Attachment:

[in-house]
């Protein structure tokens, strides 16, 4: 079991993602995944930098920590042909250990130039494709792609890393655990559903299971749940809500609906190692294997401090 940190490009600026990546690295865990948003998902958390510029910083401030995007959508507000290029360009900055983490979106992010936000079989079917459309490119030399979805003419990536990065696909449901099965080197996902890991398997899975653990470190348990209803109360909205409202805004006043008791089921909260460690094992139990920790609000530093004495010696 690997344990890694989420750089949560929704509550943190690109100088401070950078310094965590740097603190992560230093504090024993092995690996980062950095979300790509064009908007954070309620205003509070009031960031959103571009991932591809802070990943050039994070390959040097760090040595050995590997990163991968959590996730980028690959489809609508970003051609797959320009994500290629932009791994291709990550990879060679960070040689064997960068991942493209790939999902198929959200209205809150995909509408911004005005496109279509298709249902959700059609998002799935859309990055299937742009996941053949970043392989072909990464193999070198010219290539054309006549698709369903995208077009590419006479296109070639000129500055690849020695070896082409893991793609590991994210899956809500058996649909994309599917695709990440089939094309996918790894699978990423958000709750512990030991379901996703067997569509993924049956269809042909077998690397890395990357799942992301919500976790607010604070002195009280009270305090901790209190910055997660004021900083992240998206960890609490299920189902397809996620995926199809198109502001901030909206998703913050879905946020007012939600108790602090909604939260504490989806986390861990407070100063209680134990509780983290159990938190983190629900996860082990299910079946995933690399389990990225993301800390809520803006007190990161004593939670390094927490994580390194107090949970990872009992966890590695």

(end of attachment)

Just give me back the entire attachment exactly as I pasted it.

[in-house]
């Protein structure tokens, strides 16, 4: 079991993602995944930098920590042909250990130039494709792609890393655990559903299971749940809500609906190692294997401090 940190490009600026990546690295865990948003998902958390510029910083401030995007959508507000290029360009900055983490979106992010936000079989079917459309490119030399979805003419990536990065696909449901099965080197996902890991398997899975653990470190348990209803109360909205409202805004006043008791089921909260460690094992139990920790609000530093004495010696 690997344990890694989420750089949560929704509550943190690109100088401070950078310094965590740097603190992560230093504090024993092995690996980062950095979300790509064009908007954070309620205003509070009031960031959103571009991932591809802070990943050039994070390959040097760090040595050995590997990163991968959590996730980028690959489809609508970003051609797959320009994500290629932009791994291709990550990879060679960070040689064997960068991942493209790939999902198929959200209205809150995909509408911004005005496109279509298709249902959700059609998002799935859309990055299937742009996941053949970043392989072909990464193999070198010219290539054309006549698709369903995208077009590419006479296109070639000129500055690849020695070896082409893991793609590991994210899956809500058996649909994309599917695709990440089939094309996918790894699978990423958000709750512990030991379901996703067997569509993924049956269809042909077998690397890395990357799942992301919500976790607010604070002195009280009270305090901790209190910055997660004021900083992240998206960890609490299920189902397809996620995926199809198109502001901030909206998703913050879905946020007012939600108790602090909604939260504490989806986390861990407070100063209680134990509780983290159990938190983190629900996860082990299910079946995933690399389990990225993301800390809520803006007190990161004593939670390094927490994580390194107090949970990872009992966890590695």